The Home Secretary has today launched the government’s new drug strategy, to reduce illicit drug use and increase the rate of individuals recovering from drug dependence.
Each year in the UK, drugs cost society £10.7 billion in policing, healthcare and crime, with drug-fuelled theft alone costing £6 billion a year. Research shows that for every £1 spent on treatment, an estimated £2.50 is saved.
In 2015/16, 2.7 million – over 8% – of 16-59-year-olds in England and Wales took illegal drugs. This is down from 10.5% a decade ago, but new threats are emerging including new psychoactive substances such as ‘spice’, image and performance enhancing drugs, ‘chemsex’ drugs and misuse of prescribed medicines.
The new strategy confronts these threats and sets out new action to protect the most vulnerable, including the homeless, victims of domestic abuse and those with mental health issues.
The comprehensive new approach brings the police, health and local partners together to support those most at risk. The strategy includes measures to:
- reduce demand: through deterrent work including an expansion of the Alcohol and Drugs Education and Prevention Information Service for young people
- restrict supply: by pursuing a strong law enforcement response and dismantling trafficking networks
- support recovery: a new National Recovery Champion will be appointed to make sure adequate housing, employment and mental health services are available to help people turn their lives around
- drive international action: an international strand is included for the first time, setting out action to strengthen controls at our borders, understand global trends and share intelligence
Home Secretary Amber Rudd said:
Since becoming Home Secretary I have seen first-hand how drugs can destroy lives. I am determined to confront the scale of this issue and prevent drug misuse devastating our families and communities.
This government has driven a tough law enforcement response in the UK and at our borders, but this must go hand in hand with prevention and recovery. This new strategy brings together police, health, community and global partners to clamp down on the illicit drug trade, safeguard the most vulnerable, and help those affected to turn their lives around.
We must follow through with our commitment to work together towards a common goal: a society free from the harms caused by drugs.
The Home Secretary will chair a new cross-government Drug Strategy Board, to drive action and ensure the strategy is delivered by all partners.
Under the strategy, police and law enforcement will continue to pursue a strong enforcement response to restrict the supply of drugs by adapting our approach to reflect changes in criminal activity and using innovative data and technology.
Just ten days ago Border Force and National Crime Agency officers helped intercept a boat carrying 1.5 tonnes of uncut South American cocaine, with a street value of about £200 million, preventing it from entering the UK.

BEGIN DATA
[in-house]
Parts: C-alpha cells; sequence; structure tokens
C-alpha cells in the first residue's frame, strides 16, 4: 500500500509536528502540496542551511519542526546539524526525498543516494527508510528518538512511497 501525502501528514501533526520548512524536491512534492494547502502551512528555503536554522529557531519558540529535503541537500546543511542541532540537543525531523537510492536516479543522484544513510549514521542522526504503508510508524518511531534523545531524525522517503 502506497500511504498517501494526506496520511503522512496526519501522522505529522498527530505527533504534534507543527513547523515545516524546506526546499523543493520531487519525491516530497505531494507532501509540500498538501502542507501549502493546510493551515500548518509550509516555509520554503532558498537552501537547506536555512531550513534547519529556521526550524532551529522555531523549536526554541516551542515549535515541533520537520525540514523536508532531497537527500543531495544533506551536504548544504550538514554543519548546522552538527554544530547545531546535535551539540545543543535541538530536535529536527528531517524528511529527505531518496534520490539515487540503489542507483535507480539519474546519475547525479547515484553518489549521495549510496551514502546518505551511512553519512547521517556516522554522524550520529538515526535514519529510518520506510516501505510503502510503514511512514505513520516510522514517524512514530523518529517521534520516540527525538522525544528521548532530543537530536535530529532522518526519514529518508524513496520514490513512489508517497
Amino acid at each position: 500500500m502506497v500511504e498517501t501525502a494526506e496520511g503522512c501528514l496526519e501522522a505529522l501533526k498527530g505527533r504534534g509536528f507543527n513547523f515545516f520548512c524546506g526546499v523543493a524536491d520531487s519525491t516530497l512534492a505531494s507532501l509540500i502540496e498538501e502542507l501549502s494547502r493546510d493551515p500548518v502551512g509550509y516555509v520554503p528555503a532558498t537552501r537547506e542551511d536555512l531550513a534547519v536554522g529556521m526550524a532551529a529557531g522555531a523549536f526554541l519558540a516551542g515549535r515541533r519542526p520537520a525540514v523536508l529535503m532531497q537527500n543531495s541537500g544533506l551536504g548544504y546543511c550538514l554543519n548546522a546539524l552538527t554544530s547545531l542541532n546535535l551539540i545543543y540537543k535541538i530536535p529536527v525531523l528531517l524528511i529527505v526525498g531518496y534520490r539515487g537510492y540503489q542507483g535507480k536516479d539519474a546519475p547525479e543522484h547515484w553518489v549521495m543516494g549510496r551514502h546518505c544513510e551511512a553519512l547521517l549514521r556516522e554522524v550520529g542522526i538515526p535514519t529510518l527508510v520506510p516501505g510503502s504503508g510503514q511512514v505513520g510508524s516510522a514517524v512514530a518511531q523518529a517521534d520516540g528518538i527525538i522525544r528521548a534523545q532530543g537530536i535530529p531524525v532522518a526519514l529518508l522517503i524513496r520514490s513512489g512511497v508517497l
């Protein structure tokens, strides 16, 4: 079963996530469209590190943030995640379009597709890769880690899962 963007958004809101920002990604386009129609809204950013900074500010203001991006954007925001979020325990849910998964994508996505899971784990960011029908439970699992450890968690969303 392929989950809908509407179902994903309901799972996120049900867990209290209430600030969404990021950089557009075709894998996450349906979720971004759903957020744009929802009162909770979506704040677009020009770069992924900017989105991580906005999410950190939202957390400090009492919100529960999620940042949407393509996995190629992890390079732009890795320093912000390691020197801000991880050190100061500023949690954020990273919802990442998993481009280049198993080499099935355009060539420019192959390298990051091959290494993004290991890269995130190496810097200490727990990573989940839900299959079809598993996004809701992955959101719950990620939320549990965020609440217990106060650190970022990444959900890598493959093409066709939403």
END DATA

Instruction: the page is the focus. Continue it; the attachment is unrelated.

In addition to a tough global and domestic law enforcement response, we will continue to promote the role of the police in referring drug-misusing offenders to appropriate services to maximise the significant benefits that investment in treatment can have on reducing crime and anti-social behaviour.
National Police Chiefs’ Council Lead for Drugs, Commander Simon Bray said:
Illicit drugs feature in so many types of harm and crime; they are frequently used as a commodity by organised criminals and gangs, often linked to violence and exploitation of the vulnerable. Drugs are the root cause behind countless burglaries, thefts and robberies, and are often associated with anti-social behaviour and public concern.
The government has set out their new strategy for tackling the complex harms and issues associated with drugs and police will play our part in delivering it.
Additional new action in the strategy includes improved measures to test the long-term success of treatment. As part of the National Drug Treatment Monitoring System (NDTMS), health services will now carry out additional checks to track the progress of those in recovery at 12 months, as well as after 6, to ensure they remain drug-free.
Building on the successful impact of the Psychoactive Substances Act 2016, a new NPS intelligence system will ensure the treatment response stays one step ahead of the criminals pushing newly invented substances onto British streets.
The system, being developed by Public Health England, will reduce the length of time between drug-related health harms emerging and effective treatment responses being prepared.
A network of medical experts will analyse data from a new pilot system (RIDR - Report Illicit Drug Reactions) designed to gather information about adverse reactions and harms caused by NPS and other drug use, to identify patterns and agree the best clinical responses.
Paul Hayes, Chief Executive of the Collective Voice, said:
The government’s recognition that evidence based treatment, recovery, and harm reduction services need to be at the heart of our collective response to drug misuse is very welcome.
Investment in treatment has reduced levels of drug use, cut drug related crime, enabled tens of thousands of individuals to overcome dependence, and is crucial in combating the recent increase in drug related deaths.
The Home Secretary’s commitment to personally lead this cross-government effort, and the increased transparency of local performance provide the political energy and focus needed to turn the strategy’s aspirations into outcomes.